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Plan-ID:
Replaced by JS

ESVP (#1)

How do participants feel at the retro: Explorer, Shopper, Vacationer, or Prisoner?
Source: Agile Retrospectives
Prepare a flipchart with areas for E, S, V, and P. Explain the concept:
  • Explorer: Eager to dive in and research what did and didn't work and how to improve.
  • Shopper: Positive attitude. Happy if one good things comes out.
  • Vacationer: Reluctant to actively take part but the retro beats the regular work.
  • Prisoner: Only attend because they (feel they) must.
Take a poll (anonymously on slips of paper). Count out the answers and keep track on the flipchart for all to see. If trust is low, deliberately destroy the votes afterwards to ensure privacy. Ask what people make of the data. If there's a majority of Vacationers or Prisoners consider using the retro to discuss this finding.

Meeting Satisfaction Histogram (#87)

Create a histogram on how well ritual meetings went during the iteration
Source: Fanny Santos
Prepare a flip chart for each meeting that recurs every iteration, (e.g. the Scrum ceremonies) with a horizontal scale from 1 ('Did not meet expectations') to 5 ('Exceeds Expectations'). Each team member adds a sticky note based on their rating for each of these meetings. Let the team discuss why some meetings do not have a rating of 5.
You can discuss improvements as part of this activity or in a later activity such as Perfection Game (#20) or Plus \& Delta (#40).

Poster Session (#91)

Split a large group into smaller ones that create posters
Source: Unknown, adapted by Corinna Baldauf, inspired by Michal Grzeskowiak
After you've identified an important topic in the previous phase you can now go into detail. Have the larger group split up into groups of 2-4 people that will each prepare a poster (flip chart) to present to the other groups. If you have identified more than one main topic, let the team members select on which they want to work further.
Give the teams guidelines about what the posters should cover / answer, such as:
  • What exactly happens? Why is that a problem?
  • Why / when / how does this situation happen?
  • Who benefits from the current situation? What is the benefit?
  • Possible solutions (with Pros and Cons)
  • Who could help change the situation?
  • ... whatever is appropriate in your setting ...
The groups have 15-20 minutes to discuss and create their posters. Afterwards gather and each group gets 2 minutes to present their results.

Dot Voting - Start, Stop, Continue (#12)

Brainstorm what to start, stop & continue and pick the top initiatives
Source: Agile Retrospectives
Divide a flip chart into boxes headed with 'Start', 'Continue' and 'Stop'. Ask your participants to write concrete proposals for each category - 1 idea per index card. Let them write in silence for a few minutes. Let everyone read out their notes and post them to the appropriate category. Lead a short discussion on what the top 20% beneficial ideas are. Vote on it by distributing dots or X's with a marker, e.g. 1, 2, and 3 dots for each person to distribute. The top 2 or 3 become your action items.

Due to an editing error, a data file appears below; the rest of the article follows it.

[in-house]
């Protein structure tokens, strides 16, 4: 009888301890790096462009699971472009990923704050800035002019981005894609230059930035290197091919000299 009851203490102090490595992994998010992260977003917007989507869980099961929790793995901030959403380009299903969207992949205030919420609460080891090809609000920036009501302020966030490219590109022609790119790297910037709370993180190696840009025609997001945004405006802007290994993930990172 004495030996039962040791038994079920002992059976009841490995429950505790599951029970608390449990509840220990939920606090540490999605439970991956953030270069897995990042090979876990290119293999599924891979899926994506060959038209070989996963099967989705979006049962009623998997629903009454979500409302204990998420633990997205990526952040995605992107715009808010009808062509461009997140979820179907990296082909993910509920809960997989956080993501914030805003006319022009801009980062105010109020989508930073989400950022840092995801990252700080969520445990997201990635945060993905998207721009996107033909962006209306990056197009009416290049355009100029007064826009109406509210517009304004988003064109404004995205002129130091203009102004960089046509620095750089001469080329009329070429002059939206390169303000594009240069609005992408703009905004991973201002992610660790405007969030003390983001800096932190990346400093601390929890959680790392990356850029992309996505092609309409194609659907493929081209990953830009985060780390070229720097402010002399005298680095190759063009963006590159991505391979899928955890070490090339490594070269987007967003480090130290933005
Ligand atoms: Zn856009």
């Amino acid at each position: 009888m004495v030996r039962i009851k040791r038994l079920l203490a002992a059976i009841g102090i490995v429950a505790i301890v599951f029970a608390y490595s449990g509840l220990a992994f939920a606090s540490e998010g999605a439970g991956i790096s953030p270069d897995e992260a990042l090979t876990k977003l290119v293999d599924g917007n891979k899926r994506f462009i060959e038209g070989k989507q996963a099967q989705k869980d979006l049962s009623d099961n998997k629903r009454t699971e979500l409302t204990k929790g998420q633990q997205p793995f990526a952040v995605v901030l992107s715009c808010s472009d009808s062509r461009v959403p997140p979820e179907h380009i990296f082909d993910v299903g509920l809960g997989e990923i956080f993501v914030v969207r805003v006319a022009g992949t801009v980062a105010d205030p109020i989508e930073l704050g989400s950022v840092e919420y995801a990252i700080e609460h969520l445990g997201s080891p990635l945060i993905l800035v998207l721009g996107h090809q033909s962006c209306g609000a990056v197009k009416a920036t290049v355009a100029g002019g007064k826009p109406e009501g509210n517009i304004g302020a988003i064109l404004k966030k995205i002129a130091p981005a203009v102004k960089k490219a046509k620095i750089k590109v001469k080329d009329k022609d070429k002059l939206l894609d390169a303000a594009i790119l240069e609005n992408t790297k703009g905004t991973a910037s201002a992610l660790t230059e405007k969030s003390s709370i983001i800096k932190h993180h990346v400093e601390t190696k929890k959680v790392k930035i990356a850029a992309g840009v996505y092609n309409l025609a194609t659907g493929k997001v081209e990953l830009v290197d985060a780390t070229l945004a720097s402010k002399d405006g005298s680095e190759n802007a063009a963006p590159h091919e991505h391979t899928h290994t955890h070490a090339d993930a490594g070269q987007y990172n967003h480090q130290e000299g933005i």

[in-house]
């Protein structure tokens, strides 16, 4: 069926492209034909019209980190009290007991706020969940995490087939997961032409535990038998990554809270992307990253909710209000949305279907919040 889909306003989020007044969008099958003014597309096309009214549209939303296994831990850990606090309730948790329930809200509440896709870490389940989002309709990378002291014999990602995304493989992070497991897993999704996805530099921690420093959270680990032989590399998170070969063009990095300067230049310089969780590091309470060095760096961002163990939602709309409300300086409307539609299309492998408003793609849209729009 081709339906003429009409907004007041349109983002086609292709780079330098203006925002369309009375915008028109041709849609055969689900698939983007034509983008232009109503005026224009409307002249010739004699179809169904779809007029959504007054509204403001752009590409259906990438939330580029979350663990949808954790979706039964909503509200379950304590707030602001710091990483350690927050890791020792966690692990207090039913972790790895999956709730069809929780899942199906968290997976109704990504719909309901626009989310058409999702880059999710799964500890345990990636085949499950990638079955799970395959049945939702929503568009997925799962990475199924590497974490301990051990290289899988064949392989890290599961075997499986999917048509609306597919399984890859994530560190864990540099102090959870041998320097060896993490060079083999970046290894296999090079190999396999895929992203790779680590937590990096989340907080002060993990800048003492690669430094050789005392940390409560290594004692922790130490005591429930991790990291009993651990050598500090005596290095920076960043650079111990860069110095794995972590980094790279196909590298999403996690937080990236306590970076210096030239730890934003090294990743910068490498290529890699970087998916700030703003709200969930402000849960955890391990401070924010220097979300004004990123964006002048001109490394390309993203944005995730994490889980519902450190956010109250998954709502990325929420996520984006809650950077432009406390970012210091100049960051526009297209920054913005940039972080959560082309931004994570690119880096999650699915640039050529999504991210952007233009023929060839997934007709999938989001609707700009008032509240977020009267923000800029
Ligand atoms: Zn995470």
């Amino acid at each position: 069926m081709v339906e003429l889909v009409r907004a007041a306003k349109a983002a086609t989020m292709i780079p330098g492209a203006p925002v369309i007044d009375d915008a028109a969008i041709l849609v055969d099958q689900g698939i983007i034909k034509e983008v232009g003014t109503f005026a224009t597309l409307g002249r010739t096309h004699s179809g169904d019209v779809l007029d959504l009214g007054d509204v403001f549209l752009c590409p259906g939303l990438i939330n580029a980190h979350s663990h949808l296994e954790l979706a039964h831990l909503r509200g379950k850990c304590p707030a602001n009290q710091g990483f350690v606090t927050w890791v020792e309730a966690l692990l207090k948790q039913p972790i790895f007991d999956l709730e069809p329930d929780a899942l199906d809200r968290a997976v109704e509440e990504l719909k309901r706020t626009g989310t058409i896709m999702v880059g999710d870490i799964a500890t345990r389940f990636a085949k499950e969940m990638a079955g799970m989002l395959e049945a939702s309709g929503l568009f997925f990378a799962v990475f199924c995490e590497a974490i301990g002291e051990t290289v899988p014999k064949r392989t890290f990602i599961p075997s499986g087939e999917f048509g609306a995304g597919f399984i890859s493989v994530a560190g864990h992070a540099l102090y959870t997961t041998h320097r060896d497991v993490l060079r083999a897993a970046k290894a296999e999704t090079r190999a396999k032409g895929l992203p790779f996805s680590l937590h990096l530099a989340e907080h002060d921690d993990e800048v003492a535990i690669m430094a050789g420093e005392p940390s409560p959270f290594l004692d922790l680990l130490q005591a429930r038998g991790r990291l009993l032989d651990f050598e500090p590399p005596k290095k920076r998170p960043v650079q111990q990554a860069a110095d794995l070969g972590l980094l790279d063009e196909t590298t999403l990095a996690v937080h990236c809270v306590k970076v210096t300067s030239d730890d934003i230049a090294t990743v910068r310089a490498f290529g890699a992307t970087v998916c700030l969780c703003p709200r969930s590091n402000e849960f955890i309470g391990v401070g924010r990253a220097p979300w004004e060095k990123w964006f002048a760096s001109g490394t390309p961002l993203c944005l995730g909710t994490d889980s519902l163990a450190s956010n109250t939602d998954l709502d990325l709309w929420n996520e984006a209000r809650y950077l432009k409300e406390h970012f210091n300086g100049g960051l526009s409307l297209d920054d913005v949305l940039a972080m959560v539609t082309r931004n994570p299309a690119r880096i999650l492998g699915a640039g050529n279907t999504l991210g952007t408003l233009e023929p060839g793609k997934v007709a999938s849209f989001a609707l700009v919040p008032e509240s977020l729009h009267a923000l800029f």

(Check out Paulo Caroli's 'Open the Box' for an awesome variation of this activity.)

Appreciations (#15)

Let team members appreciate each other and end positively
Source: Agile Retrospectives who took it from 'The Satir Model: Family Therapy and Beyond'
Start by giving a sincere appreciation of one of the participants. It can be anything they contributed: help to the team or you, a solved problem, ...Then invite others and wait for someone to work up the nerve. Close, when no one has talked for a minute.

(#)


Source:
Retromat contains 127 activities, allowing for 8349005 combinations (25x30x22x22x23+5) and we are constantly adding more.

Created by Corinna Baldauf

Corinna wished for something like Retromat during her Scrummaster years. Eventually she just built it herself in the hope that it would be useful to others, too. Any questions, suggestions or encouragement? You can email her or follow her on Twitter. If you like Retromat you might also like Corinna's blog and her summaries on Wall-Skills.com.

Co-developed by Timon Fiddike

Timon gives Scrum trainings. He mentors advanced scrum masters and advanced product owners. Human, dad, nerd, contact improv & tango dancer. He has used Retromat since 2013 and started to build new features in 2016. You can email him or follow him on Twitter. Photo © Ina Abraham.